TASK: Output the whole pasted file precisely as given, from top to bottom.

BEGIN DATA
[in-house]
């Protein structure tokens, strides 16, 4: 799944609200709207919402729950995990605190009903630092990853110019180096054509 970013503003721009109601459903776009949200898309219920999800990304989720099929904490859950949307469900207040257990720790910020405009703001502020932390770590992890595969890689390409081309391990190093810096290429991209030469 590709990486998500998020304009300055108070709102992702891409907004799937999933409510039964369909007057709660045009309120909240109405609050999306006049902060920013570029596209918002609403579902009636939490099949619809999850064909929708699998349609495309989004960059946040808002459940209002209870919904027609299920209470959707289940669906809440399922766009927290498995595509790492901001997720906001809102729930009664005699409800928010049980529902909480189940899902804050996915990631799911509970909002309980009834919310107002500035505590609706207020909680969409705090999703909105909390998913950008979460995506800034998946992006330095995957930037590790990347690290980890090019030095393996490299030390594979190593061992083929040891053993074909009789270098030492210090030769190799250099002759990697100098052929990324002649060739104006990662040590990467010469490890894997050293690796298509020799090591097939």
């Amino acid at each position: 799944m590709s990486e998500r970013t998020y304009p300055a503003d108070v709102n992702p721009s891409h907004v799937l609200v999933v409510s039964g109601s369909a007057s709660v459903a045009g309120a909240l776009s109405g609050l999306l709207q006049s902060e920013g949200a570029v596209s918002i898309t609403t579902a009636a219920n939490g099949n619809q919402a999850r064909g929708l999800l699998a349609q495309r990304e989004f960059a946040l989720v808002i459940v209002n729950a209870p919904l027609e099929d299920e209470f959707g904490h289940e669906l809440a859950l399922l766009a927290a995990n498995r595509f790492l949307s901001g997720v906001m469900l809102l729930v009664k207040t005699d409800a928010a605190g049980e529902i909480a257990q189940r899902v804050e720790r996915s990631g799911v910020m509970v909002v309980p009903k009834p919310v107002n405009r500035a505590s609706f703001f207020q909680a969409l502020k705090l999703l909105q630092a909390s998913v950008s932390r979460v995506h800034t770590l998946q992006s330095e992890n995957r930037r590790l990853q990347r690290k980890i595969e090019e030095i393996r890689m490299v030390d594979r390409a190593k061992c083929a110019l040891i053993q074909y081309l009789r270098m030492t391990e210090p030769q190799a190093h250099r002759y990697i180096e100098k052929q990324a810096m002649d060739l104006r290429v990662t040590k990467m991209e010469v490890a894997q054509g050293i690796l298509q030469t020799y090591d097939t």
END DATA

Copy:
[in-house]
């Protein structure tokens, strides 16, 4: 799944609200709207919402729950995990605190009903630092990853110019180096054509 970013503003721009109601459903776009949200898309219920999800990304989720099929904490859950949307469900207040257990720790910020405009703001502020932390770590992890595969890689390409081309391990190093810096290429991209030469 590709990486998500998020304009300055108070709102992702891409907004799937999933409510039964369909007057709660045009309120909240109405609050999306006049902060920013570029596209918002609403579902009636939490099949619809999850064909929708699998349609495309989004960059946040808002459940209002209870919904027609299920209470959707289940669906809440399922766009927290498995595509790492901001997720906001809102729930009664005699409800928010049980529902909480189940899902804050996915990631799911509970909002309980009834919310107002500035505590609706207020909680969409705090999703909105909390998913950008979460995506800034998946992006330095995957930037590790990347690290980890090019030095393996490299030390594979190593061992083929040891053993074909009789270098030492210090030769190799250099002759990697100098052929990324002649060739104006990662040590990467010469490890894997050293690796298509020799090591097939």
């Amino acid at each position: 799944m590709s990486e998500r970013t998020y304009p300055a503003d108070v709102n992702p721009s891409h907004v799937l609200v999933v409510s039964g109601s369909a007057s709660v459903a045009g309120a909240l776009s109405g609050l999306l709207q006049s902060e920013g949200a570029v596209s918002i898309t609403t579902a009636a219920n939490g099949n619809q919402a999850r064909g929708l999800l699998a349609q495309r990304e989004f960059a946040l989720v808002i459940v209002n729950a209870p919904l027609e099929d299920e209470f959707g904490h289940e669906l809440a859950l399922l766009a927290a995990n498995r595509f790492l949307s901001g997720v906001m469900l809102l729930v009664k207040t005699d409800a928010a605190g049980e529902i909480a257990q189940r899902v804050e720790r996915s990631g799911v910020m509970v909002v309980p009903k009834p919310v107002n405009r500035a505590s609706f703001f207020q909680a969409l502020k705090l999703l909105q630092a909390s998913v950008s932390r979460v995506h800034t770590l998946q992006s330095e992890n995957r930037r590790l990853q990347r690290k980890i595969e090019e030095i393996r890689m490299v030390d594979r390409a190593k061992c083929a110019l040891i053993q074909y081309l009789r270098m030492t391990e210090p030769q190799a190093h250099r002759y990697i180096e100098k052929q990324a810096m002649d060739l104006r290429v990662t040590k990467m991209e010469v490890a894997q054509g050293i690796l298509q030469t020799y090591d097939t």